The French Intellectual Who Is Both in the Shadows and in the Spotlight
Have you heard about the sinister role the French intellectual Bernard-Henri Lévy, in cahoots with the Israeli government, played in bringing down the government of Egypt’s president, Mohamed Morsi? And that BHL — aka He-Who-Must-Not-Be-Named-but-Wears-White-Shirts-Opened-to-the-Navel — used telekinesis to achieve his nefarious goal?
These, at least, are the questions that recent news dispatches from Turkey would have us ask. In July, as the resistance to the government’s effort to pave over Istanbul’s Taksim Square morphed into massive popular protests, the newscaster Yigit Bulut announced that dark forces, including Lufthansa airlines and the Elders of Zion, had harnessed the power of telekinesis to kill Prime Minister Recep Tayyib Erdogan. That Bulut was subsequently named chief adviser to the prime minister suggests that his dire assessment had an audience of at least one.
But this report from the borderlands of Europe, Asia, and sanity was quickly overtaken by a second story. In late August, Erdogan announced on Turkish television that BHL and Israel were, indeed, behind Morsi’s overthrow. The proof? The prime minister excitedly cited a debate between BHL and Tzipi Livni, held in Tel Aviv in 2011. As with most everything else in our post-private lives, YouTube carried a recording of the encounter. In an exchange with Livni — who, it should be noted, was not then serving in the government — Henri-Lévy did, in fact, declare that the Muslim Brotherhood should be prevented from coming to power “by all sorts of means.” He went on to add: “Democracy is not only elections. It is values.”
These remarks are, to be sure, provocative and debatable. But to flaunt them as evidence of a global Jewish conspiracy goes beyond provocation and debate. One need not be a historian to trace the intellectual and ideological pedigree of Erdogan’s claim, one rooted in the political anti-Semitism spawned by the great economic, social and cultural changes in late 19th-century Europe. Nor must one be a worrywart to look over the shoulder when the leader of a powerful country like Turkey, astride the crossroads of many civilizations, makes such claims without cracking a smile.
But other aspects of this affair deserve a few moments of reflection. First, it illustrates the deepening tragedy of Turkish democracy. When his Justice and Development Party came to power a decade ago, Erdogan was widely hailed as a political realist who would show that Islam and democracy could not just coexist, but also flourish together. But that was then, and now is now. Erdogan has become increasingly authoritarian and heavy-handed, jailing dozens of journalists and terrorizing writers and artists, like the Nobel laureate Orhan Pamuk. This has endeared Erdogan to his rural and religious base, but has alienated urban and secular Turkish society. While the police repressed the protests with brutality but relatively little blood, the political and ideological divisions in Turkey have only deepened. Turkey has long straddled two continents, but now it also straddles two conceptions of democracy.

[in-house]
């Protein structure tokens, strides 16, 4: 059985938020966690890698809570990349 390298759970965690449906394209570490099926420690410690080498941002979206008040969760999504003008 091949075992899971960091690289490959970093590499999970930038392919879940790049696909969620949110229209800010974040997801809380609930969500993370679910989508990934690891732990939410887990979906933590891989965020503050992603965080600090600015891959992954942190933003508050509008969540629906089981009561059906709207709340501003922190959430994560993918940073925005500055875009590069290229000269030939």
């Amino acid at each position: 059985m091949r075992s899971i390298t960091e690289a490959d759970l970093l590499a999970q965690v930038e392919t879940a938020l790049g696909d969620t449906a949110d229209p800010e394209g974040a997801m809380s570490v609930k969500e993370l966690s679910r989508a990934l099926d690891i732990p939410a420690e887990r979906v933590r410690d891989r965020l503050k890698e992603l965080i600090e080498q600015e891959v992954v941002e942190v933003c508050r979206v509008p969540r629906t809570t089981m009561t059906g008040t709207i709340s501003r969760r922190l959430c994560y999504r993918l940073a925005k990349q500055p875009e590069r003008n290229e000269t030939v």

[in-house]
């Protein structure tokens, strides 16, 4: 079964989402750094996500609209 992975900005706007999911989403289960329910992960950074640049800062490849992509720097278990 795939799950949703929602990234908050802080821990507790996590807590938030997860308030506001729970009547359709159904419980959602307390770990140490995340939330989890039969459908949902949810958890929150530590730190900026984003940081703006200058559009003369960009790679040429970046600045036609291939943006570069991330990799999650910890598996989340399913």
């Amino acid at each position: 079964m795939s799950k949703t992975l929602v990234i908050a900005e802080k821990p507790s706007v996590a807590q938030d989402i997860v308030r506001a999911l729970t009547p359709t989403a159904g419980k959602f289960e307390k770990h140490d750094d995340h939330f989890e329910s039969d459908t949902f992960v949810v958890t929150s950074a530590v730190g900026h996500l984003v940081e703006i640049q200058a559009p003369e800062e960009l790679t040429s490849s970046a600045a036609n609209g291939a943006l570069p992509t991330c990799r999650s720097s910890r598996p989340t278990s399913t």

Second, there is BHL. Ever since the publication in 1979 of his book “Barbarism With a Human Face” (in which denunciation of Marxism was eloquent but shallower, and several years later, than in the works of Albert Camus and Raymond Aron), the now old nouveau philosophe has basked, and frequently baked, in the limelight of the French media. Leading with his mane of graying hair, BHL has traveled to the hotspots of global conflict and genocidal crimes, from Bangladesh to Bosnia, Darfur to Libya, defending the oppressed as well as “le droit d’ingérence,” or the right to intervene militarily in countries that either pursue, permit or cannot prevent crimes against humanity.
Many critics — I’m one of them, I confess — cannot overlook that following BHL on his various missions is a film crew recording his efforts on behalf of humanity. Or that BHL has difficulty discussing the plight of others in anything but the first person. Think globally, act self-centeredly: That could well be his motto. Oddly, Erdogan’s lunatic accusation dovetails with the perception that critics have long had of BHL: that he is always center stage, yet also in the wings, directing others.
And yet, while critics dismiss his books and essays, his love of the media and self-mythologizing, they cannot dismiss BHL’s constancy on behalf of the victims of genocide, and his fury-like pursuit of those who carry out these crimes. Best known, perhaps, is the pivotal role he played in persuading then-president Nicolas Sarkozy to intervene militarily in Libya. Over the past few weeks, not only has Henri-Lévy denounced the murderous actions of the Egyptian generals, but he also advocates the immediate freezing of all military and economic aid to the regime.
And here’s the rub: For once, we wish that Erdogan were right and that BHL had the ear of the powerful in this particular case.
Robert Zaretsky is a professor of history at The Honors College at the University of Houston and is the author of the forthcoming “A Life Worth Living: Albert Camus and the Quest for Meaning” (Harvard University Press).